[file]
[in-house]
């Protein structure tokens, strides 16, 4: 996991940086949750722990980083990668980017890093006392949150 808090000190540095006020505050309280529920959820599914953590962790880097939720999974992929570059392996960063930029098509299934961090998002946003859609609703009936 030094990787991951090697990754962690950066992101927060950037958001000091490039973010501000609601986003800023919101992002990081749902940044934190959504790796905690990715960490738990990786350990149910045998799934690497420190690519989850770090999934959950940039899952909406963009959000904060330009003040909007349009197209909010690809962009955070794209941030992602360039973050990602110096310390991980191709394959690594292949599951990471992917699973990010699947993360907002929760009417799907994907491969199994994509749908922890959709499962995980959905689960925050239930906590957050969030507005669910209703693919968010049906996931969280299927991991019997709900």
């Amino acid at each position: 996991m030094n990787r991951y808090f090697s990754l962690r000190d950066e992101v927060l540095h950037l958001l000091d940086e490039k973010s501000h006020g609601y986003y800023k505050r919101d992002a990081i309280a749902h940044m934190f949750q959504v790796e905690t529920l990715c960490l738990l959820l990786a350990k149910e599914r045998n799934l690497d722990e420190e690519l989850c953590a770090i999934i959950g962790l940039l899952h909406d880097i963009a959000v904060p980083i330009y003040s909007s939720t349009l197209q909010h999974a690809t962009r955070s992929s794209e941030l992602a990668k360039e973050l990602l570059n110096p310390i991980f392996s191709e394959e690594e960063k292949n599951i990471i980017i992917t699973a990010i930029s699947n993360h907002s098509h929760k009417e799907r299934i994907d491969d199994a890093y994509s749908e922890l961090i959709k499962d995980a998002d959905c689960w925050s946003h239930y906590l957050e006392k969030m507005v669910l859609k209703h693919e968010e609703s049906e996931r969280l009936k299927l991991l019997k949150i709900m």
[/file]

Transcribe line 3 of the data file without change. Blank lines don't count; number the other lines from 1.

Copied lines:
């Amino acid at each position: 996991m030094n990787r991951y808090f090697s990754l962690r000190d950066e992101v927060l540095h950037l958001l000091d940086e490039k973010s501000h006020g609601y986003y800023k505050r919101d992002a990081i309280a749902h940044m934190f949750q959504v790796e905690t529920l990715c960490l738990l959820l990786a350990k149910e599914r045998n799934l690497d722990e420190e690519l989850c953590a770090i999934i959950g962790l940039l899952h909406d880097i963009a959000v904060p980083i330009y003040s909007s939720t349009l197209q909010h999974a690809t962009r955070s992929s794209e941030l992602a990668k360039e973050l990602l570059n110096p310390i991980f392996s191709e394959e690594e960063k292949n599951i990471i980017i992917t699973a990010i930029s699947n993360h907002s098509h929760k009417e799907r299934i994907d491969d199994a890093y994509s749908e922890l961090i959709k499962d995980a998002d959905c689960w925050s946003h239930y906590l957050e006392k969030m507005v669910l859609k209703h693919e968010e609703s049906e996931r969280l009936k299927l991991l019997k949150i709900m």